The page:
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Guide to Lasting Power of Attorney

What is an LPA?

The term Lasting Power of Attorney (LPA) refers to the legal document which allows an individual (referred to as a Donor) to nominate a person or people (referred to as Attorneys) to make decisions on their behalf should they reach a state where they no longer have the mental capacity to make certain decisions. Lasting Powers of Attorney can be divided into two groups, one that relates to the financial well being of the Donor and one which refers to the health care and general welfare of the Donor.

  • Property & Financial Affairs LPA: gives your attorney the power to deal with your property and financial affairs. Typical tasks include collecting your pension, benefits or other income, paying your bills, dealing with your bank or building society, completing tax returns, buying & selling property, making certain gifts.
  • Personal Health & Welfare LPA: gives your attorney powers and instructions concerning your future welfare and medical treatment. Typical tasks include arranging your meals, buying your clothes, fixing your daily routine, deciding whether its time for you to move home – maybe into residential or nursing care – giving consent to or refusing life sustaining treatment on your behalf.

You do not need to have both LPA’s (Welfare and Property & finance). You can choose to put only one of these in place. If you choose both, you can select different Attorneys if you wish. Each Lasting Power of Attorney however needs to be detailed on separate forms and registered separately.

Creating an LPA is an opportunity to put in writing your personal wishes about what you want to happen should your abilities deteriorate, whilst remaining free to continue making your own decisions for the time being.

Who should be the Attorneys?

The Attorney must be someone whom the Donor trusts and can include friends, relatives and professional advisers. The Donor can choose to select one or more Attorneys to make all the decisions on their behalf or they can appoint different Attorneys to make decisions relating to different areas of their life and affairs. If you appoint more then one person as your Attorney, you can require your Attorneys to act either jointly, or jointly and severally or jointly in respect to some matters and jointly and severally with respect to others.


LPA’s must be certified by an independent third party (the certificate provider) before the attorneys can sign to accept their appointment. The certificate provider must state that in his or her opinion the Donor has mental capacity to create the LPA and is not being subjected to any pressure from any other party to enter into the LPA.

Who can provide the certificate?

There are two categories of people who can provide a certificate for the LPA.

  • Someone who has known the Donor personally for at least 2 years preceding the date at which the LPA certificate is signed.
  • Somebody on account of their professional skills and experience (e.g. a solicitor) feels reasonable competent to provide such a certificate.

Frequently Asked Questions

Who can make an LPA? Any person over the age of 18 who has full mental capacity can make an LPA.

Who can be my attorneys? Anybody who has mental capacity, is over the age of 18 and is not a declared bankrupt can act as an attorney. If you do not want to burden family and friends then your could choose to appoint a solicitor.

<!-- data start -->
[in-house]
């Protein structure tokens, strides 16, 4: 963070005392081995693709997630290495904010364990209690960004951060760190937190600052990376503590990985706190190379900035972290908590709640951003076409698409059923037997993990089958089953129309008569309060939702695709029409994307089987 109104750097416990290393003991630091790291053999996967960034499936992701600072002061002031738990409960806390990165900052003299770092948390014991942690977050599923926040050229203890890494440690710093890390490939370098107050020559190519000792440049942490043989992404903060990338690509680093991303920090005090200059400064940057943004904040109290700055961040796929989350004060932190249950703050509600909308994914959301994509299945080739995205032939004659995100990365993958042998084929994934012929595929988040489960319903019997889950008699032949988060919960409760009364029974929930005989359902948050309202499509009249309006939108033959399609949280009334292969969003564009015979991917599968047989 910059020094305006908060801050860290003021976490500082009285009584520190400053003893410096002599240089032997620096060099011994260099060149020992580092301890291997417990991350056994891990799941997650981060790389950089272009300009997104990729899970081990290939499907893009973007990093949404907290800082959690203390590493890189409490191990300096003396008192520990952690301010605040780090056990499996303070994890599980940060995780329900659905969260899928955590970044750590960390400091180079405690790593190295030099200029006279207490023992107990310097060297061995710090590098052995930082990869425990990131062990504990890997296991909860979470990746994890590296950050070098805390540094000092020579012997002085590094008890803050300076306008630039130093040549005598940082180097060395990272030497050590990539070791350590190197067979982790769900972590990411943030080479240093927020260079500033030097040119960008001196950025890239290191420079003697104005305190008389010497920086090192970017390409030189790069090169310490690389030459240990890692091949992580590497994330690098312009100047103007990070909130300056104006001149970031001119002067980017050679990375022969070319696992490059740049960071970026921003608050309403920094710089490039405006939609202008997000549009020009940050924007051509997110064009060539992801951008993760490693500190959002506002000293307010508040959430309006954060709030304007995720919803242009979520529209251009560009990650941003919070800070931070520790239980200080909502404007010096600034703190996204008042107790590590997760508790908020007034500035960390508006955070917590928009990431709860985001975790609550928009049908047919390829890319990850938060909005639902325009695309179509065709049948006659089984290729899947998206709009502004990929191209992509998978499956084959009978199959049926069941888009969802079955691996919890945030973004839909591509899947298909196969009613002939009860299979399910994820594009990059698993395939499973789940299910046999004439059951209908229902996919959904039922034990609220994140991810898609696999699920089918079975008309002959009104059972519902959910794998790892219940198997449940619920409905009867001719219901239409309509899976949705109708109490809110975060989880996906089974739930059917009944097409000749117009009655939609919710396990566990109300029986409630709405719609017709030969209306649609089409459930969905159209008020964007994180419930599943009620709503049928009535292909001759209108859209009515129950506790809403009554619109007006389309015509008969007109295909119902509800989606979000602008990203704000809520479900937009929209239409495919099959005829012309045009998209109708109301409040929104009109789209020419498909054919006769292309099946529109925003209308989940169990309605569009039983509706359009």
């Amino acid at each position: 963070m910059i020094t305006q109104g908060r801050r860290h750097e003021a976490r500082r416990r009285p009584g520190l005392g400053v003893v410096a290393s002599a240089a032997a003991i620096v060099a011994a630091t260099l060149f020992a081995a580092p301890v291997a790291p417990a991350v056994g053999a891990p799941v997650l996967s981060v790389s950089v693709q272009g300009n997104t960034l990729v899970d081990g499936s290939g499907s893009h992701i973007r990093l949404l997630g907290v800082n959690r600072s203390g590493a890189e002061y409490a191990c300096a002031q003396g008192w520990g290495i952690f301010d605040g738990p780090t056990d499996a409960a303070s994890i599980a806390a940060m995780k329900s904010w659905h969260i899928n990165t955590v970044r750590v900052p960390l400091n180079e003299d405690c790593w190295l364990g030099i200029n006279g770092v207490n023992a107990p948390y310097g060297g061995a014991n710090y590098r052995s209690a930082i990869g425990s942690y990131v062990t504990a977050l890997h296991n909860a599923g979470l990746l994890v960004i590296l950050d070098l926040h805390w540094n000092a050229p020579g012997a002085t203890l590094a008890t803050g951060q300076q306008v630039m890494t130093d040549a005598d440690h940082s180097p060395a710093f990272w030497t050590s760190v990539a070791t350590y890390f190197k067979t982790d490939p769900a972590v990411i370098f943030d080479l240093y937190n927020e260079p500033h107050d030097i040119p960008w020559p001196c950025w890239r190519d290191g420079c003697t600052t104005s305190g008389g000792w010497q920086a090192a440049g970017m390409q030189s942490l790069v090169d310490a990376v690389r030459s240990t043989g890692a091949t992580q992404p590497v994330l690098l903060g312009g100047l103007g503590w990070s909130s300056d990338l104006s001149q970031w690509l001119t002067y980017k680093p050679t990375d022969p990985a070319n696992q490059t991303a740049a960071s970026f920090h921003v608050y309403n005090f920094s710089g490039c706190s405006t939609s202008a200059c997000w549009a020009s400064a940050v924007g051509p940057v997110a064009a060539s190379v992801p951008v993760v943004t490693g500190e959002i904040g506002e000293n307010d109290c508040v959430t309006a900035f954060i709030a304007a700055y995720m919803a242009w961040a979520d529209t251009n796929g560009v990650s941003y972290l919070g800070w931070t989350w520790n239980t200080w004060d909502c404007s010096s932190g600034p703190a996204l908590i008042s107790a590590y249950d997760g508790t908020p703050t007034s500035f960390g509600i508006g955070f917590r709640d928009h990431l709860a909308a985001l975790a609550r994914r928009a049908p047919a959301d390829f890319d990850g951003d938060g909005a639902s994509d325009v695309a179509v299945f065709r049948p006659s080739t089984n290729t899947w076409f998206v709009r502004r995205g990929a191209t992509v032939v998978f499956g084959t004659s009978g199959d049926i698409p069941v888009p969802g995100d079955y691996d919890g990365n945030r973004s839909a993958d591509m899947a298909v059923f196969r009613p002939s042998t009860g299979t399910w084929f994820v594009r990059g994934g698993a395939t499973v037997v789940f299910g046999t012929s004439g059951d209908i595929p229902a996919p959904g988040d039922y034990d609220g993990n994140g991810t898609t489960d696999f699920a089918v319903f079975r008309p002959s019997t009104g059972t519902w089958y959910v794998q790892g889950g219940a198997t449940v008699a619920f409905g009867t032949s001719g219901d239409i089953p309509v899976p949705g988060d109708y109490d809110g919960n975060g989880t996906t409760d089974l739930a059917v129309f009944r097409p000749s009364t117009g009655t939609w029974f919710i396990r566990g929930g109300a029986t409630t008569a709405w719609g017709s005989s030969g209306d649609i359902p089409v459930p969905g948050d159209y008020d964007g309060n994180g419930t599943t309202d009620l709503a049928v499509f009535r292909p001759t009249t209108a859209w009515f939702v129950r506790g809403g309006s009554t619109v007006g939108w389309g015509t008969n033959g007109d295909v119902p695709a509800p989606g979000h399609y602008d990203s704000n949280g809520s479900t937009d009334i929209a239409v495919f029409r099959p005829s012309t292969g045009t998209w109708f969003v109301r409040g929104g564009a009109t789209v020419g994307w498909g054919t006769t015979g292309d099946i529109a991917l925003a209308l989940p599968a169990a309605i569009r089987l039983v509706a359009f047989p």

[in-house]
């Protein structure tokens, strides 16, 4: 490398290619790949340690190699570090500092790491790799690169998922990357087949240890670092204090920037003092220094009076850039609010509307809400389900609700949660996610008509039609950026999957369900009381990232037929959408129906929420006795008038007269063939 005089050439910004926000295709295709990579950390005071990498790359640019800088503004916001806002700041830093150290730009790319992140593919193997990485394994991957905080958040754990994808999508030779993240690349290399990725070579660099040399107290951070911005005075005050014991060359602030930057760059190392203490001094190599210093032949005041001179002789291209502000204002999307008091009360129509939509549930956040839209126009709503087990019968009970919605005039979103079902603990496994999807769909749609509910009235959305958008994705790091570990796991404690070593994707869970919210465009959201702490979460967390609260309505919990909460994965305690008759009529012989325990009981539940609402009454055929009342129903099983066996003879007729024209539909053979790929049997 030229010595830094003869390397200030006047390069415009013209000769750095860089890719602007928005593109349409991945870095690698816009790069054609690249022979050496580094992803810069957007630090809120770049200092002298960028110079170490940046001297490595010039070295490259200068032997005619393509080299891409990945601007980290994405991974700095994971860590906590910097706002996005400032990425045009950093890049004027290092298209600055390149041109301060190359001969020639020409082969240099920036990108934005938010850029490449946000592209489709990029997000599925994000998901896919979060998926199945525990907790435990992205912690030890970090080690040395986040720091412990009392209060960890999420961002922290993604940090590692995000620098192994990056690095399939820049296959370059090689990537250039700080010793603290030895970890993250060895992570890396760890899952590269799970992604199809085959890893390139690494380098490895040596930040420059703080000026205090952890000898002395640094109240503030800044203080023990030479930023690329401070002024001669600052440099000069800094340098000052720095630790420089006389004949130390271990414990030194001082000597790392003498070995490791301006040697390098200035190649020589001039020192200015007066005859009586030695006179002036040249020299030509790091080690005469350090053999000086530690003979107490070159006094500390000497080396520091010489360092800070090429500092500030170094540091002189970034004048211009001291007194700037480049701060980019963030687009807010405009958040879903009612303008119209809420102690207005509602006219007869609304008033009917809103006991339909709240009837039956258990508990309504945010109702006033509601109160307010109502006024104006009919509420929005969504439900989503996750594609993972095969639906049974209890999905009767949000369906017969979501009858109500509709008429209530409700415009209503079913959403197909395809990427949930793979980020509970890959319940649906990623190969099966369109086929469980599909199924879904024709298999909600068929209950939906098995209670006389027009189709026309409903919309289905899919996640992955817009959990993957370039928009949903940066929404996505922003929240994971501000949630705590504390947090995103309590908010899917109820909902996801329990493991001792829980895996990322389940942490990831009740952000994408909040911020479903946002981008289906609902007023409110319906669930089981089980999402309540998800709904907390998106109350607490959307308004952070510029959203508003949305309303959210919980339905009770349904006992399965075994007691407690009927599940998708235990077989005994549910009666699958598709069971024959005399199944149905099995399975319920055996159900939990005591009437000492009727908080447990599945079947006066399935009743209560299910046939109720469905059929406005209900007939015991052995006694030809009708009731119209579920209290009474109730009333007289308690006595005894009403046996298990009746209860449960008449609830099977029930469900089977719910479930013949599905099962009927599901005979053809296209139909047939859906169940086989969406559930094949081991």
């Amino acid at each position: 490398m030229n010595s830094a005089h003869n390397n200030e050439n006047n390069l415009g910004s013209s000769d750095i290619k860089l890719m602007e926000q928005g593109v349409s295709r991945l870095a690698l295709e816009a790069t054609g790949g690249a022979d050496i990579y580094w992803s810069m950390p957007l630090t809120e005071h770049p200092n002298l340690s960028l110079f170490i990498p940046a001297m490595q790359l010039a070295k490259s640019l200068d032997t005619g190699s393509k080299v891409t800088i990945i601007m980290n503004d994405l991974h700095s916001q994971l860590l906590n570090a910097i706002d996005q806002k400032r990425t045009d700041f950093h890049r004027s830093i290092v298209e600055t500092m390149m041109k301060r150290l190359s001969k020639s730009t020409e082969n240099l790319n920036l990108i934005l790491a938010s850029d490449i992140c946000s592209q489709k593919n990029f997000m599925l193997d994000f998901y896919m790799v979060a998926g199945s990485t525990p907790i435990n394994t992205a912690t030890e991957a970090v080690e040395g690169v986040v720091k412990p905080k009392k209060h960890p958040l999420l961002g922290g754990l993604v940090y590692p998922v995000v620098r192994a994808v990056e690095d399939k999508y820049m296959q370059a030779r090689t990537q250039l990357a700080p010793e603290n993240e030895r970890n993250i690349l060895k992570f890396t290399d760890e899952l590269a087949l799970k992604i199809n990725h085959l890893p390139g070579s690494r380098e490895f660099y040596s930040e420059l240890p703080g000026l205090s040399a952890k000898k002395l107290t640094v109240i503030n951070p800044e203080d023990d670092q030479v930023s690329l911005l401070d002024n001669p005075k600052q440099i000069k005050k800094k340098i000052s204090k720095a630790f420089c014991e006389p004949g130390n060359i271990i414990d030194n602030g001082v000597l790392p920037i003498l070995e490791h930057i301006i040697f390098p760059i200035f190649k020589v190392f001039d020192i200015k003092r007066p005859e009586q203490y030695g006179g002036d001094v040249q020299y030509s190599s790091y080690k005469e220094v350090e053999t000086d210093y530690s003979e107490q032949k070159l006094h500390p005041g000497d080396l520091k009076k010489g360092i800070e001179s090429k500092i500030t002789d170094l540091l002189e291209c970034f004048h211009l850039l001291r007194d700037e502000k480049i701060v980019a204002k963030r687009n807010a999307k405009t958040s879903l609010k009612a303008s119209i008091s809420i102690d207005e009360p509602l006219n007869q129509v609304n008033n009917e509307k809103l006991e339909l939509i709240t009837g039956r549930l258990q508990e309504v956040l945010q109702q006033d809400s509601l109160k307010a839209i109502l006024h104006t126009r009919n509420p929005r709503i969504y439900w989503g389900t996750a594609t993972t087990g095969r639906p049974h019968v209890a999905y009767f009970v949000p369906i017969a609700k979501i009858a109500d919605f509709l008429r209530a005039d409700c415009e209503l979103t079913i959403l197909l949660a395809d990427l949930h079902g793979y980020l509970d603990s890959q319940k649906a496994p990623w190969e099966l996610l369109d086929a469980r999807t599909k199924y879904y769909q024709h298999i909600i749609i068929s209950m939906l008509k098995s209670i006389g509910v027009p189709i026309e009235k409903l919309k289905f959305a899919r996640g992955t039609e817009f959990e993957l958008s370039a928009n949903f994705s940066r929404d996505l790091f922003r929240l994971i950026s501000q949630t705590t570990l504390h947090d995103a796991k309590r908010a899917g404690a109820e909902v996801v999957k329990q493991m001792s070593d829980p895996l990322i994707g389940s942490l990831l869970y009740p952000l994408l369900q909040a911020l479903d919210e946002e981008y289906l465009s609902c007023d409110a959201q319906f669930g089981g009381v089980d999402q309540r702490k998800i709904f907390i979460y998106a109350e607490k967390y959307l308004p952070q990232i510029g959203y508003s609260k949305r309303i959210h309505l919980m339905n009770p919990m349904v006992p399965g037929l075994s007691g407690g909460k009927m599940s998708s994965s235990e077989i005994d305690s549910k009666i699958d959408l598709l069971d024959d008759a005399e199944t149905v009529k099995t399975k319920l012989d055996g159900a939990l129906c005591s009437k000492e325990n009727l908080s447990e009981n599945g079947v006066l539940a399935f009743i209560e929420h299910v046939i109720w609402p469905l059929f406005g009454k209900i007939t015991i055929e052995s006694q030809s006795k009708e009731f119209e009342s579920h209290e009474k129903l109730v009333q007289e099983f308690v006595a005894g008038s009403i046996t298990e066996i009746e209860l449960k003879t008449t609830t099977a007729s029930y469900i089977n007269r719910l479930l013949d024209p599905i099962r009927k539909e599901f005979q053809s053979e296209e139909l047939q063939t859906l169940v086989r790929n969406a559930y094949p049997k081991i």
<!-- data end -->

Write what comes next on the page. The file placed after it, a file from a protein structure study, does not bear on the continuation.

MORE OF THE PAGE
Can I appoint 2 attorneys? Yes you can. You can appoint as many attorneys as you want, although they must be over the age of 18.

Can my daughter or son make an LPA on my behalf? No. Only you can make the LPA.

My son lives abroad; can he still be an attorney? Yes he can – however consider whether he would be suitable. What would happen if an emergency arose and the Attorney was needed at once?

Can I use the LPA, once all parties have signed it? No. It must be registered with The Office of Public Guardian before it can be used. The registration involves completely separate forms and submitting a fee and takes about 10 weeks. The power cannot be used during the registration process.

What if I already have an Enduring Power of Attorney (EPA)?EPA’s granted before the 1stOctober 2007 remain valid until the donor dies. No new EPA’s were granted after this date. It is not possible to change an EPA into an LPA, instead a new LPA would need to be drafted and the EPA revoked.

Is it possible to change the names of the Attorneys once the documentation has been registered? As long as the Donor is of sound mind it is possible to change the nominated Attorneys. It is usual for the Attorney who is no longer required to be informed and a formal letter and a new document drawn up.

Can a married couple have a joint LPA? As LPA’s are personal to each Donor it is a requirement that each person wanting an LPA has their own.

Can a person refuse to act as an Attorney? Yes, it is possible for a person to refuse to act as an Attorney but this should be done before the documentation is signed and registered. Once the individual has agreed to accept this position and signed the forms they are bound to act accordingly if the need arose, however, if at this point they refuse to act it could end up in court and they may be prosecuted.

Can you cancel a Lasting Power of Attorney? You can cancel your LPA if you have the mental capacity to do so. If there is a dispute about whether your LPA has been cancelled, the Court of Protection has the authority to make a decision. The LPA for Property & Financial Affairs is automatically revoked if either the donor or Attorney(s) are made bankrupt. Also, if the donor names their spouse or civil partner as an Attorney then divorce or dissolution automatically revokes the LPA.